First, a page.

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and during his residence here, had a good team of horses stolen from him by the Indians. He moved to Jamestown, Cloud county, where he died several years ago.
Mrs. Anna Pherson is the oldest continuous resident of the township, making settlement in the latter part of July, 1869. R. Rimol, at present county commissioner, came Aug. 15th of the same year, and is still a resident of the township. The first school was taught by Mary Dutton in a log cabin on the SW 1/4 of section 35 in the spring of 1871.
The second school was taught in the fall of the same year by Julia McCathron, daughter of J. G. McCathron, a pioneer settler in Peter Hammer's dugout, on the SE 1/4 of section 11. Both of these were three months subscription schools and were taught prior to the organization of any school district in the township. The enrollment was about ten pupils in each school and very moderate wages were paid.
The first marriage was Reuben Everhart and Jerusha McCathron, May 30th, 1871, The first child born was Nels Rimol, October 13th, 1870.
The township was organized April 3d, 1871, at which time the following officers were appointed: John Hull, trustee; G. B. Burk, clerk; Noble Rogers, treasurer; Sivert Lehm, road overseer.
The township has a railroad mileage as follows: Missouri Pacific, 6.01 miles, assessed in 1901 at $26,382; Santa Fe, 1.12 miles; assessed in 1901 at $5,040. Total mileage, 7.13 miles: total value, $31,432.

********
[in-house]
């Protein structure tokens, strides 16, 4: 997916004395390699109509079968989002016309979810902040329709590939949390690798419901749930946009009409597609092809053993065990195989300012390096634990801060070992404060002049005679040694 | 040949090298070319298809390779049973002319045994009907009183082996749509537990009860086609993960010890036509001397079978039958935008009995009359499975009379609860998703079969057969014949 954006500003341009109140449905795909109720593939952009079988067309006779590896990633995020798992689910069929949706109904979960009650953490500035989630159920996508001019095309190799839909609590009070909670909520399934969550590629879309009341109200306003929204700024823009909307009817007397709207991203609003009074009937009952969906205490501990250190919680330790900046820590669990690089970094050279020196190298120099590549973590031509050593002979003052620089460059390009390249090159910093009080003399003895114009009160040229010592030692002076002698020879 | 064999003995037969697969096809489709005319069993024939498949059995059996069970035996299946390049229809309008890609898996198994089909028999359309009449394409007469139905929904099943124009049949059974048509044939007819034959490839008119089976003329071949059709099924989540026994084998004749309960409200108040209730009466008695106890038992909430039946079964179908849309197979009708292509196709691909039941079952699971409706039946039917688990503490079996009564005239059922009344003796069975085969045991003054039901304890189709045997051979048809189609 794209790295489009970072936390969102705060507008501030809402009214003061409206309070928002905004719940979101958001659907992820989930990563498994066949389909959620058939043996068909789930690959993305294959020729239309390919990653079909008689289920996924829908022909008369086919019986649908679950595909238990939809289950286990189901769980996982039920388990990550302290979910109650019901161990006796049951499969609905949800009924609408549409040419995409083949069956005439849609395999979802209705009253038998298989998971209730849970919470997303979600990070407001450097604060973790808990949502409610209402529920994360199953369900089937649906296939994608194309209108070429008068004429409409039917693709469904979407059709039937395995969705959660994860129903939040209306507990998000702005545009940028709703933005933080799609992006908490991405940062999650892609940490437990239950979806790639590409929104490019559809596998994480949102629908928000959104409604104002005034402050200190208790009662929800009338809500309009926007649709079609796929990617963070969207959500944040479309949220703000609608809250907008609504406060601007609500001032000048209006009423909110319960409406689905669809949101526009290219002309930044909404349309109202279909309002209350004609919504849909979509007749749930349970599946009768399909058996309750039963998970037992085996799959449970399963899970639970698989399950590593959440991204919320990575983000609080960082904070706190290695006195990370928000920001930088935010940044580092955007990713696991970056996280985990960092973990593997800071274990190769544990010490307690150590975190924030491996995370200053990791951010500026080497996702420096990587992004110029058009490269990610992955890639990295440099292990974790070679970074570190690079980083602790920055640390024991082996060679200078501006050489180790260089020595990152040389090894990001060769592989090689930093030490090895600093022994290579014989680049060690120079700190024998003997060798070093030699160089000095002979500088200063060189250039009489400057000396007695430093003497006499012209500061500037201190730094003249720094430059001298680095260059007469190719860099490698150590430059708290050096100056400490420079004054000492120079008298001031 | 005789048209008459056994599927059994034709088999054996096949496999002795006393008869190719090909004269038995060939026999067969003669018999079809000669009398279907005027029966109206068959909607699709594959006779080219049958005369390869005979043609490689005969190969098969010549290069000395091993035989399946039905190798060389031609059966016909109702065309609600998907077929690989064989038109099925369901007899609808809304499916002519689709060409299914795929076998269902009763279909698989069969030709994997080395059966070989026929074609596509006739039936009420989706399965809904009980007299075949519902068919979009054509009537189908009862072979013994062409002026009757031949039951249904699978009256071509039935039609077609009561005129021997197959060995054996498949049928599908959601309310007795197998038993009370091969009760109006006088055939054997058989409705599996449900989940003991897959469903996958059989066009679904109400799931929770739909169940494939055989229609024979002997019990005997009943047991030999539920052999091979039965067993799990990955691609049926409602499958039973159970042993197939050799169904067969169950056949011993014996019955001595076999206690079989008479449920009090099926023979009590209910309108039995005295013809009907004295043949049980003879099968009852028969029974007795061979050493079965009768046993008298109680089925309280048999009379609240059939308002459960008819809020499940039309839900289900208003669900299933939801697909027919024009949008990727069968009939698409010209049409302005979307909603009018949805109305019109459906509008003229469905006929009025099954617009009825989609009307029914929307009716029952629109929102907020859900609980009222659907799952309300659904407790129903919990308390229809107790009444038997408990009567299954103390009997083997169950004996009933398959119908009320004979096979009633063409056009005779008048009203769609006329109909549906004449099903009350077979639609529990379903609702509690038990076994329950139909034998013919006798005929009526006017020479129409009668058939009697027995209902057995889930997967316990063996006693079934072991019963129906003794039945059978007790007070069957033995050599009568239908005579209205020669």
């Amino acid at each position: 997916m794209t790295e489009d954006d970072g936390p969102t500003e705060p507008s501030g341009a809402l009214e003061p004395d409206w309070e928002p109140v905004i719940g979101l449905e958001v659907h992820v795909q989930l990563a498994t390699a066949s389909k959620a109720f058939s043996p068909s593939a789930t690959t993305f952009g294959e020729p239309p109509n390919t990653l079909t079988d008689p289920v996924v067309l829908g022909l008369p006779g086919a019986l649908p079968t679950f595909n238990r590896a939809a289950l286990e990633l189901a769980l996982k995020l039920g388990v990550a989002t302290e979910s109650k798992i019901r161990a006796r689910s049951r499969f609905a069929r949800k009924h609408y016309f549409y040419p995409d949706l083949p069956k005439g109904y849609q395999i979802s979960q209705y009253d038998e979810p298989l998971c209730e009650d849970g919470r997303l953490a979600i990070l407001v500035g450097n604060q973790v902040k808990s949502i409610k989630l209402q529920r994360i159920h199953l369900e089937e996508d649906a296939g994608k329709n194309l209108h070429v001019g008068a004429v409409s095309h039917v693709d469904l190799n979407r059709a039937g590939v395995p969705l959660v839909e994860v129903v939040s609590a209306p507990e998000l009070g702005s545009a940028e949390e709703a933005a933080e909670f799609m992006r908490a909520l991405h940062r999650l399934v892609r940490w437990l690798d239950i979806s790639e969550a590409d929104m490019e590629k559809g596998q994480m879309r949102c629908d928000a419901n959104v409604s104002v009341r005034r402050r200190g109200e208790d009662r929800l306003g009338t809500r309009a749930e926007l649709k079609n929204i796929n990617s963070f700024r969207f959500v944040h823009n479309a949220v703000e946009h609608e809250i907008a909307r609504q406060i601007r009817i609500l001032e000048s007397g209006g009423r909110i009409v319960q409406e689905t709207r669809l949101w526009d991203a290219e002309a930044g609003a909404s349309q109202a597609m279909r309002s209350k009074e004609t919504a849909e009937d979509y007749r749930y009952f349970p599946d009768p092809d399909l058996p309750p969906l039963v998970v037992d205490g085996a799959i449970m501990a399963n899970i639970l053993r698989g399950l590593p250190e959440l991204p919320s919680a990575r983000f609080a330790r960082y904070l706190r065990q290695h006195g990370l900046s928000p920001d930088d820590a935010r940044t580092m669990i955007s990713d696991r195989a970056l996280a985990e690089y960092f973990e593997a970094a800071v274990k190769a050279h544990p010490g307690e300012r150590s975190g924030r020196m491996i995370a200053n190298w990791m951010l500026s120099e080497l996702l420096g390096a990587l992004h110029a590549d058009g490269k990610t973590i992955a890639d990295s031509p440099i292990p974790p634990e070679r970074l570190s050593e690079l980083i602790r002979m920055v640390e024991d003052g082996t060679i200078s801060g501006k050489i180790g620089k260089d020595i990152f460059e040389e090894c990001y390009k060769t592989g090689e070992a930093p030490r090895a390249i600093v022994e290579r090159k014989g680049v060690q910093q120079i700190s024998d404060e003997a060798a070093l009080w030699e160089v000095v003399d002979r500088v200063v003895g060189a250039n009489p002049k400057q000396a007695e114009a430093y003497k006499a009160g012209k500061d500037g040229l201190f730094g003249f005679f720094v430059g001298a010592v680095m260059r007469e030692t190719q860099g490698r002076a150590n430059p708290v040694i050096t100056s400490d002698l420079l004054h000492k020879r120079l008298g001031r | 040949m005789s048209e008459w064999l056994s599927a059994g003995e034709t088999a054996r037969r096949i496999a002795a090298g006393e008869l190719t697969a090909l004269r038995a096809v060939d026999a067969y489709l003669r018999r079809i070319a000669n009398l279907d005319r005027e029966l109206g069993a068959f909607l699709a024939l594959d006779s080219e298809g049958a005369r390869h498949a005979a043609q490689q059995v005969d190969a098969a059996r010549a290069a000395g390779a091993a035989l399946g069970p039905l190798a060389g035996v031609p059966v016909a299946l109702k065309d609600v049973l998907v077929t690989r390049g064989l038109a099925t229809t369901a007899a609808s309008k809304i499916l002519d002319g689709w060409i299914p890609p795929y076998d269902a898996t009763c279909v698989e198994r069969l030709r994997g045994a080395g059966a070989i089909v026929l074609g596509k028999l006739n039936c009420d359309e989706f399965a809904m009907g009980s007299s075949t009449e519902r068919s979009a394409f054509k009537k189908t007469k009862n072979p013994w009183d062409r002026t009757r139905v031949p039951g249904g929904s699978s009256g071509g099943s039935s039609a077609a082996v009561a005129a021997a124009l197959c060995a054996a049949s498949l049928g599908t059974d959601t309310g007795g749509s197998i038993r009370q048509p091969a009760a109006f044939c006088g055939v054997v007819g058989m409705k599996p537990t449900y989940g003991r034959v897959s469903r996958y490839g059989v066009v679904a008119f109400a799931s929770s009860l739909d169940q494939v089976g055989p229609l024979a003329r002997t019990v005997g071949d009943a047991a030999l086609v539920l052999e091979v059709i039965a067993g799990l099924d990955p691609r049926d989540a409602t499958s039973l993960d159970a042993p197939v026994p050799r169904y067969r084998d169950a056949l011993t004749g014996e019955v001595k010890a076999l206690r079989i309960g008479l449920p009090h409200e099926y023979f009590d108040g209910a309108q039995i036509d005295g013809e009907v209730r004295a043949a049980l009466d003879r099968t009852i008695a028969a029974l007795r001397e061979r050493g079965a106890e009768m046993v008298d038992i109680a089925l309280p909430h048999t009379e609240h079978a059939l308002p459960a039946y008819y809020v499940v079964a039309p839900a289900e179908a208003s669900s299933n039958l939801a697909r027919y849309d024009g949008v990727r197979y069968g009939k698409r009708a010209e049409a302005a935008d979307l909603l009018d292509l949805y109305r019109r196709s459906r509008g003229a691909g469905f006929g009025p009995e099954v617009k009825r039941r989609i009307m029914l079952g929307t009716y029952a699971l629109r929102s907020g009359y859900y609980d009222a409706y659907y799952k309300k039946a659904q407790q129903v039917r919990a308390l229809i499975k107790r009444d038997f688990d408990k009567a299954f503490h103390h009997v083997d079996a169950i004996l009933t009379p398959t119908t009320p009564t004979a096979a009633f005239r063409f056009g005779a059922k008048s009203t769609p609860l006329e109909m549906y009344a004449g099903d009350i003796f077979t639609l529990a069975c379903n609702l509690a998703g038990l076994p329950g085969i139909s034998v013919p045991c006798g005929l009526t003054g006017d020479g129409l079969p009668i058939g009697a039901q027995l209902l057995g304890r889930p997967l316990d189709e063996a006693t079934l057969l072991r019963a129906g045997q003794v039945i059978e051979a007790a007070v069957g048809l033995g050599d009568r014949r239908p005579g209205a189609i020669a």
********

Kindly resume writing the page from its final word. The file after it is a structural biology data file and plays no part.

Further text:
I gladly give space to the following highly interesting sketch of Norway township, from the pen of Mr. E. Stanton, a pioneer settler, my only misgiving being that, perhaps, my readers may come to the conclusion that it would have been better had Mr. Stanton written the entire book:
"Of incidents that transpired in the territory of Norway before the homestead settlement, but little is known.
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It is said that there were some Mormon emigrants up the Republican river on their way to Salt Lake in 1849. In about 1852 the government laid out, and it is said, bridged the creeks on a wagon road from Fort Riley to Fort Kearney. I doubt the bridging. I remember in the spring of 1873, on returning from Scandia, on crossing Mud Creek, some three miles south of Scandia, my trusty oxen Buck and Bright, broke the chain and left the writer sitting in the wagon in the middle of the creek, just as the shades of night and a dismal rain was falling fast; if there was a bridge either up or down the creek, the writer did not observe it from where he sat.